I bought CV joints designed for a VW Passat, measured the deflection that the joints would accommodate, and made the adapters needed. I bought the drive shafts from a company called Dave Mac prop shafts of Coventry. I made an error in my measurements of acceptable deflection. I did not rotate the joint whilst taking my measurements. On assembly I discovered that the joints were "lumpy" at full droop whilst rotating. I had to shorten the damper shafts by 14mm. Others have mentioned droop limiting of about 20 - 25mm so I may have further work to do.

Another thing I discovered is that the three bolt diff output shafts and the rear hub shafts were not correctly made, in that the bolt holes were not all at the same radius from the centre line. This error is probably not important with rotaflex joints. I made my adapters to correct this discrepancy.

I am of the opinion that if one can afford redesigned diff output shafts where the CV joint bolts to the diff output shaft without an adaptor, that this is a better option.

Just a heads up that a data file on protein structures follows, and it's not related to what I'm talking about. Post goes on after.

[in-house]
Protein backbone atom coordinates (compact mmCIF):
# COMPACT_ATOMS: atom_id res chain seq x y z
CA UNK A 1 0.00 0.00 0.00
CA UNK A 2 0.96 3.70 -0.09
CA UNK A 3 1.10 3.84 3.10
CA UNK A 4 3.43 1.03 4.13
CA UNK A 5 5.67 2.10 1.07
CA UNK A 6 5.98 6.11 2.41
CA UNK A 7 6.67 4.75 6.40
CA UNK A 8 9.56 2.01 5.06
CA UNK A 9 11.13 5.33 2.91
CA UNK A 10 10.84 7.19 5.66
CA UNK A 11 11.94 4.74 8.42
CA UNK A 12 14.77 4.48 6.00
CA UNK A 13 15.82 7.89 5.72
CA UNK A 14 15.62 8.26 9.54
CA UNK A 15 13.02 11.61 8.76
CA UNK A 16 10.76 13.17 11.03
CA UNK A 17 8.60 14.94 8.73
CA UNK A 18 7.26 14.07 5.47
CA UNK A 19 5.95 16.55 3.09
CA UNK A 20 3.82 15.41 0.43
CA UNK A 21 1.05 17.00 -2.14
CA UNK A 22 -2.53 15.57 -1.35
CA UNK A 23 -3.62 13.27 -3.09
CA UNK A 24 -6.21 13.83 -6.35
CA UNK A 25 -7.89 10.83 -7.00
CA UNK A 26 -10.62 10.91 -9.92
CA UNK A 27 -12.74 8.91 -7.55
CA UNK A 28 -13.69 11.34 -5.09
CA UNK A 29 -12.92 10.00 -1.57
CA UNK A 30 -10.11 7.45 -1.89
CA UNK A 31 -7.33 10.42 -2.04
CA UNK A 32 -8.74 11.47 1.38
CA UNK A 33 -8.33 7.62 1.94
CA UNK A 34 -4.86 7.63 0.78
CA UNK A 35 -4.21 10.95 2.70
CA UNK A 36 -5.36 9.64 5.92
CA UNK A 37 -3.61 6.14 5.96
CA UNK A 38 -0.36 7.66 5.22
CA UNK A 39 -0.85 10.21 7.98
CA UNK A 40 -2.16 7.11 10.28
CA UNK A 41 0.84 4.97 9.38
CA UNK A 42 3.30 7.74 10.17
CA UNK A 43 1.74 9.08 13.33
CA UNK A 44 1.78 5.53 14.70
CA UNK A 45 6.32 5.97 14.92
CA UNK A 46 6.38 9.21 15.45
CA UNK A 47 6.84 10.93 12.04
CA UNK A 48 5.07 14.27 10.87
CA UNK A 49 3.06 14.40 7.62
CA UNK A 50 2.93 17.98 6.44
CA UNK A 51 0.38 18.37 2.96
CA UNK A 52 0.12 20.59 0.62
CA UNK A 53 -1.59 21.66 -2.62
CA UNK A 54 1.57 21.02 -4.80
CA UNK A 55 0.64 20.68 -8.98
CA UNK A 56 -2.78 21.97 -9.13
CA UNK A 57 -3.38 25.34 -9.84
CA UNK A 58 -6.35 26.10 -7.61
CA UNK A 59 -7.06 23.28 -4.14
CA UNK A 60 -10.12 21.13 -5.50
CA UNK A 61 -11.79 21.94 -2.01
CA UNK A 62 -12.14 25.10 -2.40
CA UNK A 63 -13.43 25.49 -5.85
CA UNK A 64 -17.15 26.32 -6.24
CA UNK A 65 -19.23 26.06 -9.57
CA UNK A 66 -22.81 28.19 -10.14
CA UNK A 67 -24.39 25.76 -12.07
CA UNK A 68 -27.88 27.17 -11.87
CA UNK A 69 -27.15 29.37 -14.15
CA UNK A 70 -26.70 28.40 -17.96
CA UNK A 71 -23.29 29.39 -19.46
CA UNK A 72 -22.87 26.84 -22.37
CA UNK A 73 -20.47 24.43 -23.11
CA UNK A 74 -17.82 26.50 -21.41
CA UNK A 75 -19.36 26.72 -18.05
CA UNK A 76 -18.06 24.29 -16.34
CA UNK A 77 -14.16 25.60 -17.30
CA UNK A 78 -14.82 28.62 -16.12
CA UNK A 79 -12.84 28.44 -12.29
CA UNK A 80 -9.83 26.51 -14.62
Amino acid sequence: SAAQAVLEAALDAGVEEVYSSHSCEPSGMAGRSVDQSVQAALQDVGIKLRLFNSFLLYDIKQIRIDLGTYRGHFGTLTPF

Hope this helps,

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PostPost by: tdskip » Mon Apr 29, 2019 10:34 pm

74Twincam wrote:Tdskip- where are you coming up with $200 for donuts???
Cripes Man, do share your source-
There are four root flex joints to replace at the same time, so my math is $800, vs. the $1100


Oops - newbie mistake apparently. I thought the donuts were about 100 bucks each and you only needed one aside. Time to open that workshop manual apparently!
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PostPost by: tdskip » Mon Apr 29, 2019 10:44 pm

Could someone outline, from experience, the pro and con of going with Lotus Marques vs Trikbits?
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PostPost by: snowyelan » Mon Apr 29, 2019 11:56 pm

I went with the conversion that uses the supplied diff output shafts. I had made a complete conversion myself about 10 years ago using golf cv’s. Functional, yes, but I couldn't come to terms with having welded 2 pieces of VW half shafts to make 1 with the required splines. I shopped around for custom shafts, wasn't happy with the cost.